Sunday, August 23, 2009
Saturday, August 22, 2009
Checkmate in Fullerton with a world champion
Children play four-time chess queen.
By BARBARA GIASONE
The Orange County Register
FULLERTON – Brain power rose to a new level on Friday when four-time Women's World Chess Champion Susan Polgar challenged 21 youths and nine adults, playing 30 boards simultaneously in an exhibition.
Players sat puzzled, some with furrowed brows, as Polgar, 40, strolled calmly from board to board to make her moves in nanoseconds. The games, played at the Fullerton Elks Lodge, lasted 2½ hours until one man – James Williamson of Riverside – played Polgar to a draw.
Sunny Hills High School senior Sean Manross, 17, who won a $36,000 scholarship to Texas Tech at the Susan Polgar Boys and Girls Open World Chess Championships in Las Vegas in June, was among the participants.
At the world tourney, Manross represented the Fullerton Host Lions Club, which also sponsored Polgar's visit to Orange County.
The blonde chess whiz, who is the director of the Susan Polgar Institute for Chess Excellence at Texas Tech, stressed in an earlier talk how the game influences life skills and education.
"Chess inspires logical thinking and decision-making," she told the audience before the challenge. "Every move is a change in circumstances like in real life. To have young people see changes is an important skill."
She said kindergarten through third grade is a crucial time for developing thinking processes, and if chess were used more in schools, society would be better educated.
Polgar said 10 years ago in Brownsviille, Texas, one teacher introduced chess in the cash-poor school district. Today, 5,000 children are in the chess program, which also produced a national champion. In addition, Brownsville received a $500,000 federal grant to fund the program, Polgar said.
In Fullerton, Host Lions Club member Pete Baron has organized city chess championships to stimulate critical thinking in the elementary and high schools. Local Lion volunteers have spent more than 2,000 hours in the past eight years supporting scholastic chess.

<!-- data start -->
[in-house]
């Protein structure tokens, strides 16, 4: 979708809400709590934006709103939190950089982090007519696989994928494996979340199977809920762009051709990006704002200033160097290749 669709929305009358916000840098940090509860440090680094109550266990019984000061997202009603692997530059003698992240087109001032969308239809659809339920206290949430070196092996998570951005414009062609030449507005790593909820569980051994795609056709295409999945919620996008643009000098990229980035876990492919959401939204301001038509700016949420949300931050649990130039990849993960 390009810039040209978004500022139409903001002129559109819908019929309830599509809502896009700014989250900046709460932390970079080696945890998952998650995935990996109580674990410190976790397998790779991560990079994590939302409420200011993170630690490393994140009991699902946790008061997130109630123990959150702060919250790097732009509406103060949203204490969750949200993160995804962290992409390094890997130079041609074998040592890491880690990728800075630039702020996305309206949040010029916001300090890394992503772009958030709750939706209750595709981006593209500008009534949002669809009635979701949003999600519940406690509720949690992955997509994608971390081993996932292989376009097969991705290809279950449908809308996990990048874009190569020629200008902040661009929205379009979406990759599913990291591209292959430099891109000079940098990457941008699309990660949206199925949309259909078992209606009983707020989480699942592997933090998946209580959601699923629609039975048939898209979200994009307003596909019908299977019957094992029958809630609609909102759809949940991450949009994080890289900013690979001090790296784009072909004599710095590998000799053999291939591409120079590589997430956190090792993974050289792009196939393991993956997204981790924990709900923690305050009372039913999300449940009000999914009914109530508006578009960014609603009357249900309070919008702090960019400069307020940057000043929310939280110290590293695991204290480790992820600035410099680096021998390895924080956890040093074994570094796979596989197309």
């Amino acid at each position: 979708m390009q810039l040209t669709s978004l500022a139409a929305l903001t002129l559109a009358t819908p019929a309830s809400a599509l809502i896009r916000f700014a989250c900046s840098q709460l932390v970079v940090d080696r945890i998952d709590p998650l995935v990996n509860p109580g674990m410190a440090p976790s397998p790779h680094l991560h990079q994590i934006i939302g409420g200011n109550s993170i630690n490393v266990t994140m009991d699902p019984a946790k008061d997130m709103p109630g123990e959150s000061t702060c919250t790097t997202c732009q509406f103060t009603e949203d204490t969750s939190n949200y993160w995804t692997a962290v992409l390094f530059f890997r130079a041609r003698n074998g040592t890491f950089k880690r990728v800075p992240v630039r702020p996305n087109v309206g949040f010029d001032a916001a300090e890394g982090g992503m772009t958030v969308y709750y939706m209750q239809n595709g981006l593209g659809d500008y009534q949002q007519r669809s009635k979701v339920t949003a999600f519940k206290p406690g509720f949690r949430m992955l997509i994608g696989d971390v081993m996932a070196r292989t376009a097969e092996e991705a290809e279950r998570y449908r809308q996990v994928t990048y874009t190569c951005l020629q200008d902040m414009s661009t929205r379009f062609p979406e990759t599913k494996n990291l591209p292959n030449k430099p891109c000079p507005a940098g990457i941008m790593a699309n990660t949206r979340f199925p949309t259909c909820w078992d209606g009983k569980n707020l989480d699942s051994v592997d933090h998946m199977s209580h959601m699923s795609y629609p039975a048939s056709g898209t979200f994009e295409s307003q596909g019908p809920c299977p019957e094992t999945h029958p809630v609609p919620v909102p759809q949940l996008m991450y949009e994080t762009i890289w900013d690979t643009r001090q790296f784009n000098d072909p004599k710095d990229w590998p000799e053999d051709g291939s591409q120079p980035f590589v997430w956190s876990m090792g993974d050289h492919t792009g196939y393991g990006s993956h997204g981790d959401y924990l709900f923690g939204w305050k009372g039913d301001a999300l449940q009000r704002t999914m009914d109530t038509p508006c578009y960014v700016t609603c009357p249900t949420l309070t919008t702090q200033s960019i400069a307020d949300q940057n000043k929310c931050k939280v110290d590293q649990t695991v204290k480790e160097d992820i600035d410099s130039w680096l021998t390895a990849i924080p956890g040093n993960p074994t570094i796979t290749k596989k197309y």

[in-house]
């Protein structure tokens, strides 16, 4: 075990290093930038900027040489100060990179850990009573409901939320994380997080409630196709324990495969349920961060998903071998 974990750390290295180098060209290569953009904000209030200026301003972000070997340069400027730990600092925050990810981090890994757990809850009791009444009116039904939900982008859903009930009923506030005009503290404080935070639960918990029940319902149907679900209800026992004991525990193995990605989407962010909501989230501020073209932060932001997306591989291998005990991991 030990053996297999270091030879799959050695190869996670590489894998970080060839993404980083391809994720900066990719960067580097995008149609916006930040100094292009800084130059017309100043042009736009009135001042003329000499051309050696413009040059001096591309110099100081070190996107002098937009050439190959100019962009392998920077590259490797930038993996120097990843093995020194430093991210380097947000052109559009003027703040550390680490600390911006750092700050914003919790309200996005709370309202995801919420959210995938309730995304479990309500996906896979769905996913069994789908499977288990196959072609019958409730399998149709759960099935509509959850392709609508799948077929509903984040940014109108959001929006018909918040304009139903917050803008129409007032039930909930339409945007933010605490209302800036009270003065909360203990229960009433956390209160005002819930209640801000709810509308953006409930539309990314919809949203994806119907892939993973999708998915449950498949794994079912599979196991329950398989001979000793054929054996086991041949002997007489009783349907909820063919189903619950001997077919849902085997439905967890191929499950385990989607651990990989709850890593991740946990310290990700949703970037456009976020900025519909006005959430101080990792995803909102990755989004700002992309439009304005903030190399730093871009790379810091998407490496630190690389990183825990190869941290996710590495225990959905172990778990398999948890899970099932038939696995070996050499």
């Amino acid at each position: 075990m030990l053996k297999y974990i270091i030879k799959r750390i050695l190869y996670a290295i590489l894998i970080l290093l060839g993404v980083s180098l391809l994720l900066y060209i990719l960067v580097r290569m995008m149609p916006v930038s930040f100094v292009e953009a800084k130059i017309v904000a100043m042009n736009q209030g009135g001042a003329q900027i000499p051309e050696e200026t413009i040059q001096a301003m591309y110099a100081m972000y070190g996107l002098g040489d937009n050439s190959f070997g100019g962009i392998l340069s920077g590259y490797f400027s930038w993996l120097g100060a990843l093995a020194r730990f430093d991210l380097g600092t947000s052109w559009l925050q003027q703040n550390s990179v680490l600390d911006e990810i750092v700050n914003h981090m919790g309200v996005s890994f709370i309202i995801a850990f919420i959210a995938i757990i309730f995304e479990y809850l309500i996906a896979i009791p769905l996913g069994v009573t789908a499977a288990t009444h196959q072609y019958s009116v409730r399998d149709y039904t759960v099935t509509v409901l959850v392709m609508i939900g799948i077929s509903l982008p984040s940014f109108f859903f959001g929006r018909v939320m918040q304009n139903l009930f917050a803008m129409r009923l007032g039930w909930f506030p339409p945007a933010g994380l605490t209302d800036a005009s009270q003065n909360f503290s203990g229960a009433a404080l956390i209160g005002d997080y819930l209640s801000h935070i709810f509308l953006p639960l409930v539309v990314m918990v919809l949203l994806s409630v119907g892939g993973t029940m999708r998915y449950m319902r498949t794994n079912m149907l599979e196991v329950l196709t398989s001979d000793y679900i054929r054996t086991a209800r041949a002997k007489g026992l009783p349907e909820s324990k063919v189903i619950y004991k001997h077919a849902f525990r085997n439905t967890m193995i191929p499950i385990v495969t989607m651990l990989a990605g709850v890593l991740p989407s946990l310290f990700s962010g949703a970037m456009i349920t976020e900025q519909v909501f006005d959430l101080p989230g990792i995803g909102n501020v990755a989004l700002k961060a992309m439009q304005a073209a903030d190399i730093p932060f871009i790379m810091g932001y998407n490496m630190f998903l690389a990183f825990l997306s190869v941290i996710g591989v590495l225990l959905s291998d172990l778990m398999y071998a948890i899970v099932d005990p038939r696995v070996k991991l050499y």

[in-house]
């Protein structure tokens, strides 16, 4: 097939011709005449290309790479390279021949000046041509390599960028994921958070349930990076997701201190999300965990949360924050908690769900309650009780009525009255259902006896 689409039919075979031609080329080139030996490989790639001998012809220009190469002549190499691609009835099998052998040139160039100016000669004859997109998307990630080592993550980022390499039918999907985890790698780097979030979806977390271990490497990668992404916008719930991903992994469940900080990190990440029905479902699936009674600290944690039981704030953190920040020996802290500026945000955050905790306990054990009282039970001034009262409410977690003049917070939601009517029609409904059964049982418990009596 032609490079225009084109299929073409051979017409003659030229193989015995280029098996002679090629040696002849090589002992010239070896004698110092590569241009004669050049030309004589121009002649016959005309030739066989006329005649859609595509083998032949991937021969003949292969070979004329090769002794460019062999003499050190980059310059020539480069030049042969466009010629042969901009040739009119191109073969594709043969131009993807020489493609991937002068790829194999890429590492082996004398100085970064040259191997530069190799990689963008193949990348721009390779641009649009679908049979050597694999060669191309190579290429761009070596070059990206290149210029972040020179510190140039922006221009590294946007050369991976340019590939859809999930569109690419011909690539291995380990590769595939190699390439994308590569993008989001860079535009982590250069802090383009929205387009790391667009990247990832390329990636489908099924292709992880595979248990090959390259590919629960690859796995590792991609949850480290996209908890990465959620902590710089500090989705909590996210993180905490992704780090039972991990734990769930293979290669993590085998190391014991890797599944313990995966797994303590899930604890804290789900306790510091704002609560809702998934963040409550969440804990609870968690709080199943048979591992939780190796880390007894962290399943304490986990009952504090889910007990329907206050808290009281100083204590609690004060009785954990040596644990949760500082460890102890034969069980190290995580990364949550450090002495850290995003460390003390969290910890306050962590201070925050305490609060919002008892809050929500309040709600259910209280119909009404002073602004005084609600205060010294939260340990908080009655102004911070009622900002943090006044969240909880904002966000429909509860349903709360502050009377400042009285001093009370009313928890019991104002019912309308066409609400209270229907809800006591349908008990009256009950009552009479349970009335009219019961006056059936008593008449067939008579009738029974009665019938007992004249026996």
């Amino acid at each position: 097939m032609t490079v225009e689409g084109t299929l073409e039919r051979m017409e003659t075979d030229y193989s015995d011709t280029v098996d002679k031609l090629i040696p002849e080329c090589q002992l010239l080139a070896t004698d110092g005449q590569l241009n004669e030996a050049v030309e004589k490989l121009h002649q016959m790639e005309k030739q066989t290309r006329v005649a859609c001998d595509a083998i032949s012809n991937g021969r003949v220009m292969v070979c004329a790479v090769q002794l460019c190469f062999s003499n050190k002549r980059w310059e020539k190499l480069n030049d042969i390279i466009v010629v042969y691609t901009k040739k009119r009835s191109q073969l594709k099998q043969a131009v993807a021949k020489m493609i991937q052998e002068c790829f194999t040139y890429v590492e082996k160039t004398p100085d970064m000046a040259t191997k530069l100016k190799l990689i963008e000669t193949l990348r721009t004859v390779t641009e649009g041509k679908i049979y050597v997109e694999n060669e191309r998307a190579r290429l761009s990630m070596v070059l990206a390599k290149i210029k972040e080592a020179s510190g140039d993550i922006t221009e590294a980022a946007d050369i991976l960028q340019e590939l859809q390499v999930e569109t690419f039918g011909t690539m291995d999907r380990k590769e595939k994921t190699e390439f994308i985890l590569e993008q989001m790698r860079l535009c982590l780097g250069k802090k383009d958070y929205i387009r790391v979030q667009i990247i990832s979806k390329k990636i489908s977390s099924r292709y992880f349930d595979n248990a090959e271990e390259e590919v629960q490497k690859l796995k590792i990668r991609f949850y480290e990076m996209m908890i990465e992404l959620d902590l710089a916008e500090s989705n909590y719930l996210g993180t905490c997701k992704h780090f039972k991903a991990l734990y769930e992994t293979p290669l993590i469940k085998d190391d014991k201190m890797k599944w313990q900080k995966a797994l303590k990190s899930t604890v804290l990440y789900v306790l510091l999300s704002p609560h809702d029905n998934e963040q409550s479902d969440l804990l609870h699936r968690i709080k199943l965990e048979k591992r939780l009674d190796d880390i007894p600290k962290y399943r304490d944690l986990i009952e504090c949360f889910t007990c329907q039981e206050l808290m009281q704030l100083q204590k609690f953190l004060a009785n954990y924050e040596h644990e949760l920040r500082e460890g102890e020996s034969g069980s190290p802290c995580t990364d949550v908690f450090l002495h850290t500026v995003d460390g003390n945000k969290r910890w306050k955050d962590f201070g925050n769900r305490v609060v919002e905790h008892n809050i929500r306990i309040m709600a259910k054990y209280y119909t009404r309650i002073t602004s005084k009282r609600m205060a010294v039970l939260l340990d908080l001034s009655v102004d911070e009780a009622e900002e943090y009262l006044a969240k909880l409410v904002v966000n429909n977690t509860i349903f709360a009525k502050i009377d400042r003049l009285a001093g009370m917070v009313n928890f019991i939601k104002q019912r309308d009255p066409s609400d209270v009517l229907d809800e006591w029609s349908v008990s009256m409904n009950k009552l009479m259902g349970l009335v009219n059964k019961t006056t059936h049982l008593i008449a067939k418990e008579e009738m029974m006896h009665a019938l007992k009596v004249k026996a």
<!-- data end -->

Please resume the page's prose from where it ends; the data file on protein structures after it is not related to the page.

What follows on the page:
"I like the strategy in chess," Beechwood School eighth-grader Carlos Suazo said before playing. "It's like war; you have to use your smarts."
Polgar was 4 years old when she first became fascinated with the shapes of her father's chess pieces in their home in Budapest. After her father taught her to play, the challenges drew her in. Months later, she won her first tournament in the 11-and-under competition. By age 15, she was the No. 1 ranked player in the world in her division.
"As a little girl, I realized chess crossed over all boundaries; there was an element of equalness that was important to me," said Polgar, who went on to break the gender barrier as the first woman to earn the title of Men's Grandmaster, win the U.S. Open Blitz Championship three times and coach a university chess team.
She isn't above sharing some of her secrets.
Polgar told the children to first get the knights and bishops out to control the center of the board, to not move the same pieces twice in the beginning, and to put the king in a safety position.
"Chess is the most played game on the Internet, it's an international language and it builds friendships," Polgar added.
And then she shared her motto, "Win with grace. Lose with dignity."